Each panel should typically be supported by a minimum of two braces.

Braces should be positioned so that they are uniformly loaded, ie if using three braces, they should be spaced along the panel so that the central brace carries one third of the loading.

Panels should not be braced off other temporarily braced panels unless specified by the Panel Engineer (refer section on shop detailing of panels).

Figure 5: Designing redundancy into the bracing system

Rafters Bracing Strut/tie
Rafters
Bracing
Strut/tie

Concrete wall panels

Note:

The failure of a single light-bracing member should not lead to the complete collapse of the structure

Figure 6: Brace each bay to transfer lateral loads on the walls to the supporting cross walls

Wind load acting on side wall of building
Wind load acting
on side wall of building

Each bay braced to create redundancy in structure

Roof bracing designed to transfer wind load to end walls. End walls act as shear walls.

Page 4 - Briefing 08 JANUARY 2003

This also applies to leaning panels against other panels, during say relocation of the crane or while lifting panels further down the stack, which must be erected first.

If temporary braces are skewed (ie not perpendicular to the panels in plan), then the design and installation of the panel, as well as the support of the brace, need to be checked for the loads induced by the skewed brace.

Only superimposed loads that have been designed for are to be applied to panels while temporarily braced, as braces and fixings are usually only designed for wind loads.

The anchorage for braces (usually the slab or a dedicated pier) must be able to resist the temporary loads. If anchoring to the slab, consideration should be given to specifying minimum distances to the slab edge.

Connections should be checked after installation, to ensure the correct torque settings for anchors have been achieved. Use of expansion anchors near slab edges or joints should be avoided.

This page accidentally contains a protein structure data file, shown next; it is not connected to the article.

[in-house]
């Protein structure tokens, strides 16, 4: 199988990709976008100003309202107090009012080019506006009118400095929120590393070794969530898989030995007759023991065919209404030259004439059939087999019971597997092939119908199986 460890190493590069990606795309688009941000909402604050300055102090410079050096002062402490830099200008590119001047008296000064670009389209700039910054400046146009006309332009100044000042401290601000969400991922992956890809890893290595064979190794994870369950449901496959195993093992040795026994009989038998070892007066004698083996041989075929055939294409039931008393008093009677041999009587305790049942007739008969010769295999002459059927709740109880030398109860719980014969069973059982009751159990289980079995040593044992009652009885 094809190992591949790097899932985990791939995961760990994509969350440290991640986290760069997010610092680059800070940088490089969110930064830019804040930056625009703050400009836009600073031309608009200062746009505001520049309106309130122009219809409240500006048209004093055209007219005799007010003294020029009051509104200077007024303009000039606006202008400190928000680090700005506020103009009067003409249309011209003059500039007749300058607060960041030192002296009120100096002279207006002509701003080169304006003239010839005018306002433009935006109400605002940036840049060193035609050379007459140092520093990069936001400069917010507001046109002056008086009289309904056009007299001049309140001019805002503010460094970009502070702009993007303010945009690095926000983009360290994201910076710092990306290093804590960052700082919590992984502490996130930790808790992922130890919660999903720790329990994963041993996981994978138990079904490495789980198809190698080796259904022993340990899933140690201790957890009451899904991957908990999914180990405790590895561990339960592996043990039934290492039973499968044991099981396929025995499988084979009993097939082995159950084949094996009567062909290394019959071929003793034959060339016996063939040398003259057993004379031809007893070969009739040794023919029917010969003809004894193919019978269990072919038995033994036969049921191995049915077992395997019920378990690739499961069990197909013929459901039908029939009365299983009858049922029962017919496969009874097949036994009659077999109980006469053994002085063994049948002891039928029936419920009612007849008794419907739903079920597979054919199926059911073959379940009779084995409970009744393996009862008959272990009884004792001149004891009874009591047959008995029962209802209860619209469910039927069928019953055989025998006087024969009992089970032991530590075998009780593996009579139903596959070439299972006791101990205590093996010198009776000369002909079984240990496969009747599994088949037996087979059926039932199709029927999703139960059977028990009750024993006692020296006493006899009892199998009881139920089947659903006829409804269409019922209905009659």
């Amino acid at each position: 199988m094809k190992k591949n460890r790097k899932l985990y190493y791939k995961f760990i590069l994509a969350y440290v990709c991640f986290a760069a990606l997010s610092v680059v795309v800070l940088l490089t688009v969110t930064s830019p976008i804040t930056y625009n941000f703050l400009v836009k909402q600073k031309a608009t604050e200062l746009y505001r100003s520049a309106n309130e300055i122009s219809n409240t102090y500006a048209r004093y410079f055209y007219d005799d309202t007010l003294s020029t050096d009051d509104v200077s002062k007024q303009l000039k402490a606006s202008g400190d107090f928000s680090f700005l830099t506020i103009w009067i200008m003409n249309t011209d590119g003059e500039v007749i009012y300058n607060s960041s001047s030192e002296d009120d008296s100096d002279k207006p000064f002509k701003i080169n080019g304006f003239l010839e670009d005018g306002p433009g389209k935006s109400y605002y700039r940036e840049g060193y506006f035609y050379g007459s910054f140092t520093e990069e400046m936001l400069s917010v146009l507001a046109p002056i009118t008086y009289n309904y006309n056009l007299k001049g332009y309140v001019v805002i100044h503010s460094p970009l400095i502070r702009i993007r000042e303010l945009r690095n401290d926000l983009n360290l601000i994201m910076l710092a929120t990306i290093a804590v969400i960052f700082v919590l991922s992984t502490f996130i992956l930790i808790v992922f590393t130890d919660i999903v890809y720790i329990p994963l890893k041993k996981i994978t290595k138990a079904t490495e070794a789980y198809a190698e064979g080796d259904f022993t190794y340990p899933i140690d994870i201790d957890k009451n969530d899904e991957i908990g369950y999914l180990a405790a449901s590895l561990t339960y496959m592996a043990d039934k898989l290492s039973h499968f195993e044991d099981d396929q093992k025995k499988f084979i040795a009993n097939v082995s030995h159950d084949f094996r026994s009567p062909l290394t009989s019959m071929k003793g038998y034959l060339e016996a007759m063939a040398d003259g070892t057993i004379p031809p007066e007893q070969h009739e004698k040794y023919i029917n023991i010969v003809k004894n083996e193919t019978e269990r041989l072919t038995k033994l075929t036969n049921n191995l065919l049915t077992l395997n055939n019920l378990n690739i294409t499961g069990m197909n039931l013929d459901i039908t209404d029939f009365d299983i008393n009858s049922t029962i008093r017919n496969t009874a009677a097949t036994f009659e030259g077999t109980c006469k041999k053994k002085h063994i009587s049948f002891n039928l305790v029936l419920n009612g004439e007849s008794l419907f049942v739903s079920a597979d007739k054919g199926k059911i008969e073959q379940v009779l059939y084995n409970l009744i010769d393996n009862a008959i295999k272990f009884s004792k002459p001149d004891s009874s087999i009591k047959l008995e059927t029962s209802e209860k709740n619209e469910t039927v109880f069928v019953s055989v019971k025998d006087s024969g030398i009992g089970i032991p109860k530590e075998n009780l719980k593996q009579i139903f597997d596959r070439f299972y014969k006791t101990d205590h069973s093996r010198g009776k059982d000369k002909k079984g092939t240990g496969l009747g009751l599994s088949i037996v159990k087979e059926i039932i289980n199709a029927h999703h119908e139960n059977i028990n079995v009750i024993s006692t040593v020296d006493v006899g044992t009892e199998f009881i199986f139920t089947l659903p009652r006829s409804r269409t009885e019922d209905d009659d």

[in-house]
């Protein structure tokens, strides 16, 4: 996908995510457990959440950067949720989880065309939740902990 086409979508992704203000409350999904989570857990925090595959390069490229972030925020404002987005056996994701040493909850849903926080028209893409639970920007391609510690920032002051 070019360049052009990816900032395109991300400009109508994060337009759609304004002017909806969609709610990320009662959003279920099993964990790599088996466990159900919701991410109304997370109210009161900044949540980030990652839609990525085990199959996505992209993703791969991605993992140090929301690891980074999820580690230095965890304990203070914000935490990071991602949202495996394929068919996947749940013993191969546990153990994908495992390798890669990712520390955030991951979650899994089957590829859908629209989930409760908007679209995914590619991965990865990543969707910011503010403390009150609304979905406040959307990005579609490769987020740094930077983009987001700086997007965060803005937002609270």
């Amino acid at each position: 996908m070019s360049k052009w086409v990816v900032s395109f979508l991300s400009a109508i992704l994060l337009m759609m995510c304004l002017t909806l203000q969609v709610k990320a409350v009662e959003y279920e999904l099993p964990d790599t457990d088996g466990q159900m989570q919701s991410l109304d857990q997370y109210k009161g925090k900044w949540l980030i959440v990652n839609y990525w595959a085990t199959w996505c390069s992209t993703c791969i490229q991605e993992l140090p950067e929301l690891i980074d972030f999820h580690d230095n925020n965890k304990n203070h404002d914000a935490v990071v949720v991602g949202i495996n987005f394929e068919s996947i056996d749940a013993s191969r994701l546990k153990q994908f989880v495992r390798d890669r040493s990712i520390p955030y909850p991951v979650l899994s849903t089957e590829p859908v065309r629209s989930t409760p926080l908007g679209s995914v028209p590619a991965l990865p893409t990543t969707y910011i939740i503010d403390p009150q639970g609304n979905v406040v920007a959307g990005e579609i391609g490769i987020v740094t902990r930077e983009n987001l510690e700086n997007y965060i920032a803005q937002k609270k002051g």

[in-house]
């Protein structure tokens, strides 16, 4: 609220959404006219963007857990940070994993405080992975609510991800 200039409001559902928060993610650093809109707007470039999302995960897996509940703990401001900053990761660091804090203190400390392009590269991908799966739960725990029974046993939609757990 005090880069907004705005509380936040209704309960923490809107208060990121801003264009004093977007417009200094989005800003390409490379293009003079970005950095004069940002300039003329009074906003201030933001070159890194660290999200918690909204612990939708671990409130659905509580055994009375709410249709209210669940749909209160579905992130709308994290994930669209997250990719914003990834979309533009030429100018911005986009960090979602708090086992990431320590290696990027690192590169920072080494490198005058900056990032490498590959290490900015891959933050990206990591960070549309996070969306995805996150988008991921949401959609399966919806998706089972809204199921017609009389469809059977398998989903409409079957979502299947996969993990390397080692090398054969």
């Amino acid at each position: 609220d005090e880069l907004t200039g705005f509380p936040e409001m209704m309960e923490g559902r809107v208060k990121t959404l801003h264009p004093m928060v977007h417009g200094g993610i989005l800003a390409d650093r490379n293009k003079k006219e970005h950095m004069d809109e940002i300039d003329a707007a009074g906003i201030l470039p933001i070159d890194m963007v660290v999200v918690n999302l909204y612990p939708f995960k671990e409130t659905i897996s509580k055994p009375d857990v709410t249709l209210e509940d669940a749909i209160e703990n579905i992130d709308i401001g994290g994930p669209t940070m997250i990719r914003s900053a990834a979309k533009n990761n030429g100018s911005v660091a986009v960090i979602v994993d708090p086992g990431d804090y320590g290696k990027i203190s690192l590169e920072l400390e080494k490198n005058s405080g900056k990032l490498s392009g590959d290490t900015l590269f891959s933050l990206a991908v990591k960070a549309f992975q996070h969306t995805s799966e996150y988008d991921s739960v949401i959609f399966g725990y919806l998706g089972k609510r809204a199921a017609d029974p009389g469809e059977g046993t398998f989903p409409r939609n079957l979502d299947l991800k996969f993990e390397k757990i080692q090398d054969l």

Braces and connections must be regularly inspected to ensure adequacy. Note that the cyclic nature of wind loading can loosen connections.

The Structural Engineer should inspect and approve the permanent bracing system prior to the removal of any temporary propping.

Roof Bracing

Typical Layout Each bay must be braced in order to transfer the lateral loads on the walls to the supporting cross walls, Figure 6.

Bracing Design The ‘traditional’ model for wind truss analysis involves applying the lateral loads as forces at the truss nodal points and calculating the reactions to be supported by the shear walls at the ends of the roof truss, Figure 7. In this type of analysis, the tension and compression loads in the chord

members are generally largest at the centre of the truss. To reduce the load in the chord member adjacent to the panels (and perpendicular to the wind direction), an alternative ‘model’, which uses the shear wall capacity of the panels perpendicular to the wind direction, can be used, Figure 8. Here, the resultant horizontal loads at each of the nodal points are taken out by the shear capacity of the adjacent panels. This chord strut or tie can therefore typically be reduced to a nominal angle section. Note: As the panel joints are typically located at rafter centres (or nodal points), the angle member along the panel will normally have slotted holes at the ends of the panel to allow for long-term shrinkage of the concrete panels. The horizontal loads are therefore not transferred from the steelwork at the ends of the panels, but carried by one or two rigid connections in the central area of the panel, Figure 9. Rigid connections include welding the angle to a cast-in plate, Figure 10, bolting to the panel through a non- slotted hole in the angle or using a plate washer welded to the angle over a slotted hole in the angle (to allow for construction tolerances).